Discussions about how public sector agencies, courts, and parliaments can best make use of online technology to provide information in different ways and engage with people have been building momentum worldwide for a few years. In fact, earlier this month there was a big Gov 2.0 Summit held here in Washington, DC. Clare recently blogged about changes to the legislation.gov.uk site, and our very own THOMAS.gov website is also an example of providing easy access to important legislative information, with the recent revamp of the site having enhanced the use of Web 2.0 tools to enable people to engage with the Law Library (as has the In Custodia Legis blog!). There are now many examples of governments making a large number of datasets easily accessible online, when previously members of the public would have had to know exactly what they were looking for and possibly go through formal processes to obtain the information. Some governments are also starting to evaluate ways to preserve the authenticity of legal and legislative information in order to minimize the potential corruption of data.
The Government 2.0 Taskforce was established in June 2009 to provide advice and assistance to the government on:
- making government information more accessible and usable;
- making government more consultative, participatory, and transparent;
- building a culture of innovation within government;
- promoting collaboration across agencies with respect to online and information initiatives; and
- initiatives that may achieve or demonstrate how to accomplish these objectives.
In its report, the Taskforce recognized that “Government 2.0 presents challenges to some long held government practices and has the potential to change the relationship between government and its citizens.” The taskforce went on to identify the huge benefits from embracing Government 2.0, and stated that it “will be central to delivering on critical national objectives.”
The Government agreed with nearly all of the recommendations in the Taskforce’s report and set out how each would be addressed. This included making a Declaration of Open Government in July, which stated that:
The Australian Government now declares that, in order to promote greater participation in Australia’s democracy, it is committed to open government based on a culture of engagement, built on better access to and use of government held information, and sustained by the innovative use of technology.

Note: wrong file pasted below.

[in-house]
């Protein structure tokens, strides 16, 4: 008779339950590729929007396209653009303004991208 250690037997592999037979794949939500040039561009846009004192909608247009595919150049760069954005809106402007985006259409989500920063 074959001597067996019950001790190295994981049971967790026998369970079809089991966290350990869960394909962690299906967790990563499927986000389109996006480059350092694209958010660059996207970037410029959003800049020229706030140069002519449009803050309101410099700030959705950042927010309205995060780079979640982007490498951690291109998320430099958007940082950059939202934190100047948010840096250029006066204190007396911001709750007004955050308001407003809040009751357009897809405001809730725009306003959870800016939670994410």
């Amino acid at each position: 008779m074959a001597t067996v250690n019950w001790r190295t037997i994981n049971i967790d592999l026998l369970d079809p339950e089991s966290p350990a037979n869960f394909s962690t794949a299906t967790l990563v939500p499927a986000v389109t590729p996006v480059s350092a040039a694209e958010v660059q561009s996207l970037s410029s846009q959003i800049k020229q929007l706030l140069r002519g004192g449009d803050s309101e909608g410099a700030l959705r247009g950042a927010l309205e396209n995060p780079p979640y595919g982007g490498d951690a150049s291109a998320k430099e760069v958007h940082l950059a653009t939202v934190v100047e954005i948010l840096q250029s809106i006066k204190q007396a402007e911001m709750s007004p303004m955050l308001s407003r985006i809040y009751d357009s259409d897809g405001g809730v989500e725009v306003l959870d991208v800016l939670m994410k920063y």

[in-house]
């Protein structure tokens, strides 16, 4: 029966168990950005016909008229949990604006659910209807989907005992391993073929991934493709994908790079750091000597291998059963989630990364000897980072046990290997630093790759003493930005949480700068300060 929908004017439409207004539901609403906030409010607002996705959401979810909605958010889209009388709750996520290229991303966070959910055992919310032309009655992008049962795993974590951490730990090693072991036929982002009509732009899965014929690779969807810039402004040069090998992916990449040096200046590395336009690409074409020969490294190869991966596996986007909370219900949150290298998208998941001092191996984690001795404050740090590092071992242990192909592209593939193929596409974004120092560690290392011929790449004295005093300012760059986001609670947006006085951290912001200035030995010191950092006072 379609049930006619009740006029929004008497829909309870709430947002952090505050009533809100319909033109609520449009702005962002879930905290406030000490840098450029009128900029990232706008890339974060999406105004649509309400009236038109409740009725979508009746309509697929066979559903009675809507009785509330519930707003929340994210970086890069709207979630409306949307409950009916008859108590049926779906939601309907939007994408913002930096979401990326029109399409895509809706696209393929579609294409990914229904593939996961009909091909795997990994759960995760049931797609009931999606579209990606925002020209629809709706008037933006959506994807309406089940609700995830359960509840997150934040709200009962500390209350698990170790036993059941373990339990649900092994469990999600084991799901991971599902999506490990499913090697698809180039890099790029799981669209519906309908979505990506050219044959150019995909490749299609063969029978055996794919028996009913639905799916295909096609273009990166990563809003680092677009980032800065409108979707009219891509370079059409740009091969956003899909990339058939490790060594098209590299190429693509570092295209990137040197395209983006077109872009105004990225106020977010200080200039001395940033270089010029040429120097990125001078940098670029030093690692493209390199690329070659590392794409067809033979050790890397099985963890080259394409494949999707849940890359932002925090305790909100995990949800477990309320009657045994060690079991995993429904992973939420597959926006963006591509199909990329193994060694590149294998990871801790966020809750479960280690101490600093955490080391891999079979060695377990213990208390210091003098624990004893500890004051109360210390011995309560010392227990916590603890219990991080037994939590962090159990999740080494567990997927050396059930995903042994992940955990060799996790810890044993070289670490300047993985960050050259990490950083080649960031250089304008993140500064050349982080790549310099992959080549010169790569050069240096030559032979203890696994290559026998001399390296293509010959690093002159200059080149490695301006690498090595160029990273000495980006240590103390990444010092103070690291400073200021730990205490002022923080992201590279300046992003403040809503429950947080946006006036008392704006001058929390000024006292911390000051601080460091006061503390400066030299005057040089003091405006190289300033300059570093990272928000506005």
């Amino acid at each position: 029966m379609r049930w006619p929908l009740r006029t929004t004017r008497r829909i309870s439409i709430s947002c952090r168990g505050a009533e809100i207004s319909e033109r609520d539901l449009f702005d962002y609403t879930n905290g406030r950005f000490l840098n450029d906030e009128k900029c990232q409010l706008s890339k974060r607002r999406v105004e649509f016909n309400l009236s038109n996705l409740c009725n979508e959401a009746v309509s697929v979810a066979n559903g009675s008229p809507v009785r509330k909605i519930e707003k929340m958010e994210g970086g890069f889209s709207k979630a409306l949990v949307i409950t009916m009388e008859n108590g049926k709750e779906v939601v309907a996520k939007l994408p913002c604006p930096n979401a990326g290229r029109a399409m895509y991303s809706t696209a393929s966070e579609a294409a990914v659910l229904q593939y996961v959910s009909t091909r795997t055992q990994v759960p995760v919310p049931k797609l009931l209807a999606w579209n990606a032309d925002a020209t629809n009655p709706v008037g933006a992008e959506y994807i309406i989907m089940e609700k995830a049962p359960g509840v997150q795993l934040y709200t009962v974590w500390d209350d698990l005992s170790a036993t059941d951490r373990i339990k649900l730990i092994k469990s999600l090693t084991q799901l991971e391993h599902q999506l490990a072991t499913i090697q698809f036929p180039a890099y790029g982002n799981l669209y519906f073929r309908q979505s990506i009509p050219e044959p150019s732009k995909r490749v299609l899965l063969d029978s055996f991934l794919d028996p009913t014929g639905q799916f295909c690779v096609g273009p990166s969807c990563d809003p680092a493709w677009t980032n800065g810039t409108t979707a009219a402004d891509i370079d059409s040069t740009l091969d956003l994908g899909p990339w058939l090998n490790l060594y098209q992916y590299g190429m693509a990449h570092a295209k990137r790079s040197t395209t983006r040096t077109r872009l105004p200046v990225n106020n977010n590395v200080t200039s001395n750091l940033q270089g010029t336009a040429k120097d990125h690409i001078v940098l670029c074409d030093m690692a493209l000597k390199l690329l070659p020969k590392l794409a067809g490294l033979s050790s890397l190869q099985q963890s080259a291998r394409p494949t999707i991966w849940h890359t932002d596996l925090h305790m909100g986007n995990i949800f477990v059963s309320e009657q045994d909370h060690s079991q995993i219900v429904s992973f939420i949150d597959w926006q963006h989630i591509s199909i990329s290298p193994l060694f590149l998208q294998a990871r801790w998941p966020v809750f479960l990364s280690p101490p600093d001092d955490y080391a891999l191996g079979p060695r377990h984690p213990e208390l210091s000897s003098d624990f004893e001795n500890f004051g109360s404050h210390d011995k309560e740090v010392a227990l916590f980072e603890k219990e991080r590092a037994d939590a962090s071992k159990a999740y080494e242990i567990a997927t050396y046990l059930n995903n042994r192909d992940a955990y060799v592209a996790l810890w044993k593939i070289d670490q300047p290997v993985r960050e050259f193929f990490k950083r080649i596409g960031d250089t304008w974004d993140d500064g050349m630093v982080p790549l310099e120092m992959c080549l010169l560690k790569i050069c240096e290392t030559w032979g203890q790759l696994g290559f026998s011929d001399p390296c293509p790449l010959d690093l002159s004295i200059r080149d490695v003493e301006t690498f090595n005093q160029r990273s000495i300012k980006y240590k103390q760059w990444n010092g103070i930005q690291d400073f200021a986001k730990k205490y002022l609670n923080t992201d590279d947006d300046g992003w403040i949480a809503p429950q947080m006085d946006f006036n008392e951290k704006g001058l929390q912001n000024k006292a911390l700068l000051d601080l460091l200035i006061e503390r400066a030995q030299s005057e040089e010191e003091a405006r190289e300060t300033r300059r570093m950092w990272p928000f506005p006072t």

Citizen collaboration in policy and service delivery design will enhance the processes of government and improve the outcomes sought. Collaboration with citizens is to be enabled and encouraged. Agencies are to reduce barriers to online engagement, undertake social networking, crowd sourcing and online collaboration projects and support online engagement by employees, in accordance with the Australian Public Service Commission Guidelines.
The possibilities for open government depend on the innovative use of new internet-based technologies. Agencies are to develop policies that support employee-initiated, innovative Government 2.0-based proposals.
This month, in order to implement another one of the Taskforce’s recommendations, a Government 2.0 Steering Group was established to provide “leadership and oversight in implementing the Government 2.0 agenda.” The Department of Finance and Deregulation is the lead government agency for Government 2.0, and will work in consultation with the Steering Group to meet the objectives set by the government.
There are various Government 2.0 initiatives underway across the Australian public sector and a showcase website has been set up to display some of the case studies. One seemingly simple (but actually quite unique) example is the Australian Capital Territory Legislative Assembly’s Daily on Demand website that enables users to view replays of extracts of parliamentary proceedings. The archive can be searched by subject, member’s name, and the date and time of the debate. The website is described as “a business revolution in that it will shape the way that parliaments disseminate information on how they undertake their accountability and governance responsibilities.”
In terms of more complex initiatives that involved the use of newly developed software, the Australian Bureau of Statistics was “the first National Statistical Office in the world to make the entire census dataset available online in an interactive way” through its CDATA Online website. The Australian census is very detailed – in 2006 there were 116 questions – and therefore provides a large amount of information. CDATA Online provides a free online tool that allows users to create their own customized tables of data, as well as thematic maps and graphs. The Australian Bureau of Statistics received a “Highly Commended” award for the website in the 2009 Australian Excellence in e-Government Awards (the winner was the Department of Citizenship for its Visa Wizard and Citizenship Wizard). It also won the ESRI Australia Web-GIS challenge, “distinguishing them as the best Web mapping site in Australia.”
It’s always interesting to see what information and tools different governments have available online when I’m doing my research here at the Law Library. Obviously some governments have more resources than others when it comes to being able to set up and maintain websites or purchase the latest software. However, I do note that even in some of the smallest countries (such as Tuvalu) there is an effort to provide information to the public online (particularly about legislation and different government services or events). A lot can be gained from looking at what different agencies and different countries are doing to improve transparency and public engagement, and from sharing information about new initiatives and capabilities in using the internet to achieve these goals. There seems to be new and exciting things being developed all the time!